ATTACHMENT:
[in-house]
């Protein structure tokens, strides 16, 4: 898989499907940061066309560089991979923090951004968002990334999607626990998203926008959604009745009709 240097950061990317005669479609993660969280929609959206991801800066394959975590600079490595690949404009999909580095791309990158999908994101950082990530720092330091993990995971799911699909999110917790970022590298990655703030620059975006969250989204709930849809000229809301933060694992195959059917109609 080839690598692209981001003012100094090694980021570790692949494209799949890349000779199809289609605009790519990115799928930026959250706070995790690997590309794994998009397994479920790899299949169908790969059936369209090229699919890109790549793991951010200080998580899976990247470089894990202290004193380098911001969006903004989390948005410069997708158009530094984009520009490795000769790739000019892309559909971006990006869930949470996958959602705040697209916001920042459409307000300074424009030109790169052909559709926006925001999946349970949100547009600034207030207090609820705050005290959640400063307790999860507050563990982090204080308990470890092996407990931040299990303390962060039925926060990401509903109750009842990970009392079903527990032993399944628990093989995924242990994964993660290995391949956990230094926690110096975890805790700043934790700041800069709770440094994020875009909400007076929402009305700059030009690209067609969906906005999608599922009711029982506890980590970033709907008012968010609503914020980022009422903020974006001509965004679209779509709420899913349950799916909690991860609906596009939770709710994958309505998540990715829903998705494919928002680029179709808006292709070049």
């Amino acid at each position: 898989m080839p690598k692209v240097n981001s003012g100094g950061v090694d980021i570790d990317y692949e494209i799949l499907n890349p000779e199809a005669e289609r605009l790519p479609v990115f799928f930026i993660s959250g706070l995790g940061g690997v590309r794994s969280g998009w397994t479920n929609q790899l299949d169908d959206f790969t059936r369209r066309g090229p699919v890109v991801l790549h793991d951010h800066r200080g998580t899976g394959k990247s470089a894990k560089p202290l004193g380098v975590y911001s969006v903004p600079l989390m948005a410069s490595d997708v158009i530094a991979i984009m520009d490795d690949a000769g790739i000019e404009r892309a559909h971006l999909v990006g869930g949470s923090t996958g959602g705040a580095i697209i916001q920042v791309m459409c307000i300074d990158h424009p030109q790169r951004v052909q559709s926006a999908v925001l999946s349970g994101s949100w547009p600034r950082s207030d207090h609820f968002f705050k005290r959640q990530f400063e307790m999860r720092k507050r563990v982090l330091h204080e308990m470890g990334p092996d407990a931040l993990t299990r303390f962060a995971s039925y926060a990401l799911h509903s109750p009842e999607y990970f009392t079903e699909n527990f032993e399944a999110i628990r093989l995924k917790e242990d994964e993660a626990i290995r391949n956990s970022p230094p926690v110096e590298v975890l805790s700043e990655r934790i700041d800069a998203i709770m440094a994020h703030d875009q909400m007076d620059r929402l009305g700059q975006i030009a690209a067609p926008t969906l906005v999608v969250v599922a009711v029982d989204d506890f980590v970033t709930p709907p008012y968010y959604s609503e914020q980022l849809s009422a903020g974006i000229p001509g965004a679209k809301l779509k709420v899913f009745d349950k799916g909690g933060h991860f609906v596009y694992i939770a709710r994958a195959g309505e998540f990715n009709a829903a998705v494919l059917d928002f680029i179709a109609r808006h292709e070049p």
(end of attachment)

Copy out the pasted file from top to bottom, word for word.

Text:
[in-house]
């Protein structure tokens, strides 16, 4: 898989499907940061066309560089991979923090951004968002990334999607626990998203926008959604009745009709 240097950061990317005669479609993660969280929609959206991801800066394959975590600079490595690949404009999909580095791309990158999908994101950082990530720092330091993990995971799911699909999110917790970022590298990655703030620059975006969250989204709930849809000229809301933060694992195959059917109609 080839690598692209981001003012100094090694980021570790692949494209799949890349000779199809289609605009790519990115799928930026959250706070995790690997590309794994998009397994479920790899299949169908790969059936369209090229699919890109790549793991951010200080998580899976990247470089894990202290004193380098911001969006903004989390948005410069997708158009530094984009520009490795000769790739000019892309559909971006990006869930949470996958959602705040697209916001920042459409307000300074424009030109790169052909559709926006925001999946349970949100547009600034207030207090609820705050005290959640400063307790999860507050563990982090204080308990470890092996407990931040299990303390962060039925926060990401509903109750009842990970009392079903527990032993399944628990093989995924242990994964993660290995391949956990230094926690110096975890805790700043934790700041800069709770440094994020875009909400007076929402009305700059030009690209067609969906906005999608599922009711029982506890980590970033709907008012968010609503914020980022009422903020974006001509965004679209779509709420899913349950799916909690991860609906596009939770709710994958309505998540990715829903998705494919928002680029179709808006292709070049």
């Amino acid at each position: 898989m080839p690598k692209v240097n981001s003012g100094g950061v090694d980021i570790d990317y692949e494209i799949l499907n890349p000779e199809a005669e289609r605009l790519p479609v990115f799928f930026i993660s959250g706070l995790g940061g690997v590309r794994s969280g998009w397994t479920n929609q790899l299949d169908d959206f790969t059936r369209r066309g090229p699919v890109v991801l790549h793991d951010h800066r200080g998580t899976g394959k990247s470089a894990k560089p202290l004193g380098v975590y911001s969006v903004p600079l989390m948005a410069s490595d997708v158009i530094a991979i984009m520009d490795d690949a000769g790739i000019e404009r892309a559909h971006l999909v990006g869930g949470s923090t996958g959602g705040a580095i697209i916001q920042v791309m459409c307000i300074d990158h424009p030109q790169r951004v052909q559709s926006a999908v925001l999946s349970g994101s949100w547009p600034r950082s207030d207090h609820f968002f705050k005290r959640q990530f400063e307790m999860r720092k507050r563990v982090l330091h204080e308990m470890g990334p092996d407990a931040l993990t299990r303390f962060a995971s039925y926060a990401l799911h509903s109750p009842e999607y990970f009392t079903e699909n527990f032993e399944a999110i628990r093989l995924k917790e242990d994964e993660a626990i290995r391949n956990s970022p230094p926690v110096e590298v975890l805790s700043e990655r934790i700041d800069a998203i709770m440094a994020h703030d875009q909400m007076d620059r929402l009305g700059q975006i030009a690209a067609p926008t969906l906005v999608v969250v599922a009711v029982d989204d506890f980590v970033t709930p709907p008012y968010y959604s609503e914020q980022l849809s009422a903020g974006i000229p001509g965004a679209k809301l779509k709420v899913f009745d349950k799916g909690g933060h991860f609906v596009y694992i939770a709710r994958a195959g309505e998540f990715n009709a829903a998705v494919l059917d928002f680029i179709a109609r808006h292709e070049p």